Police guns seem to go “missing” with relative ease these days. A few weeks ago, it emerged that at least 158 firearms were stolen from a SAPS evidence storeroom at the Norwood police station. The Station Commander resigned in response to the theft. Now, civil rights organisation Action Society, is accusing the top bosses at SAPS of “blatantly lying” about digitalisation for the firearms system.
How to stop Police guns from going “missing”?
Action Society has taken issue with calls from Police Minister Bheki Cele to “digitalise” and create a new system to track and manage police firearms.
The frustration with Cele and co comes after SAPS stopped paying for the current Firearm Permit System. That software has been out of action for months, after the developer pulled the plug.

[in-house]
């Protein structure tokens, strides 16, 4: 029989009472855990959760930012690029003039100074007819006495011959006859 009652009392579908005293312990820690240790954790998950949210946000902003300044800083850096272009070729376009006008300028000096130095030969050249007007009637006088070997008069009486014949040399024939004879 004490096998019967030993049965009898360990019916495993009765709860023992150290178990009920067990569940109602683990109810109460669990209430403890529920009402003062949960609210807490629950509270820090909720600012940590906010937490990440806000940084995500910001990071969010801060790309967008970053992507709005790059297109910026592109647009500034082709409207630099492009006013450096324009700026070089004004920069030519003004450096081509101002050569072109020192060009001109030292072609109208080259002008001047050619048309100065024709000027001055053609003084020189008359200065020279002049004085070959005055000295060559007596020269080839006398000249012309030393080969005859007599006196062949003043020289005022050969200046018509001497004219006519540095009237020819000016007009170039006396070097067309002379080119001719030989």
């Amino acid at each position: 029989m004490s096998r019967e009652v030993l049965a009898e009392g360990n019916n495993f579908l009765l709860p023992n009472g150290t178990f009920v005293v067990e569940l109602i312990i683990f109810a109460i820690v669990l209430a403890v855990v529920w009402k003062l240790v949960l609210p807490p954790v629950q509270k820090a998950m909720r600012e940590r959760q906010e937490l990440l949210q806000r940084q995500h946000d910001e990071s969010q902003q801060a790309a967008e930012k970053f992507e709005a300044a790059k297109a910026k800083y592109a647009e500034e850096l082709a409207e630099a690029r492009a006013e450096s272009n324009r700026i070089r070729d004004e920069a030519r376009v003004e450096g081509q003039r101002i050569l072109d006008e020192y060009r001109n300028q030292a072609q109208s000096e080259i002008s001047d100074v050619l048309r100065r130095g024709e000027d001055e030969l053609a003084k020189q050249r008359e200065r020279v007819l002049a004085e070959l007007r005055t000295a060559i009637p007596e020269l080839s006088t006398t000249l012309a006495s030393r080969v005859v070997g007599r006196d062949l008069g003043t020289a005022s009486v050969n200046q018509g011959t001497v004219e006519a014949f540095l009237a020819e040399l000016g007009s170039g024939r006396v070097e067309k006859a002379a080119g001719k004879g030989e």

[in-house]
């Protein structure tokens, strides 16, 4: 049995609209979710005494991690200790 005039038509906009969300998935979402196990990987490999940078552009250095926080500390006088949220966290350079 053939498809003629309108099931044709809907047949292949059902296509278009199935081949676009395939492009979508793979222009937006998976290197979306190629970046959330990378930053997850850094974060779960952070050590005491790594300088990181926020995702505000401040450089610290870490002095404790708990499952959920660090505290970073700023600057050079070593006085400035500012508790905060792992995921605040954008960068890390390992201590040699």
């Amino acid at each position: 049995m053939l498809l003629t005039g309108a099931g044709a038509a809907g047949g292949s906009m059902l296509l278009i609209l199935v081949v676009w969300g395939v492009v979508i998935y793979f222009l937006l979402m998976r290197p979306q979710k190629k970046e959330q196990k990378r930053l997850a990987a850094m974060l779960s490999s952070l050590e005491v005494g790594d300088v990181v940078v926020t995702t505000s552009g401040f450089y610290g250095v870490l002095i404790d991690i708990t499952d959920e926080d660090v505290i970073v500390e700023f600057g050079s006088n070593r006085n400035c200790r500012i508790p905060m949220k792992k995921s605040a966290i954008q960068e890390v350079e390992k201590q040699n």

“If they start using the FPS system, our streets wouldn’t be flooded with police firearms. The only reason for SAPS not using the system they already have, is due to non-payment and specifically Lieutenant General Khehla Sitole refusing to use the FPS system. This after he himself promoted the procurement of the system”.
“Bheki Cele is blatantly lying to the public about needing digitalisation and police ‘fighting’ a losing battle against the registration of firearms. He is trying to cover up his own incompetence “
Ian Cameron of Action Society
The FPS system used to manage 180 000 handguns and over 350 000 semi-automatic rifles and shotguns. National Treasury had also signed off and approved the funding to pay for FPS.
STOLEN FIREARMS FROM SAPS POLICE STATIONS
Action Society revealed earlier this month that the 158 guns stolen in Norwood were just the tip of the iceberg. Cameron says that between 2005 and 2017 alone, over 26 000 guns were stolen from police or simply went “missing.” Cameron says these guns were all issued to police officers.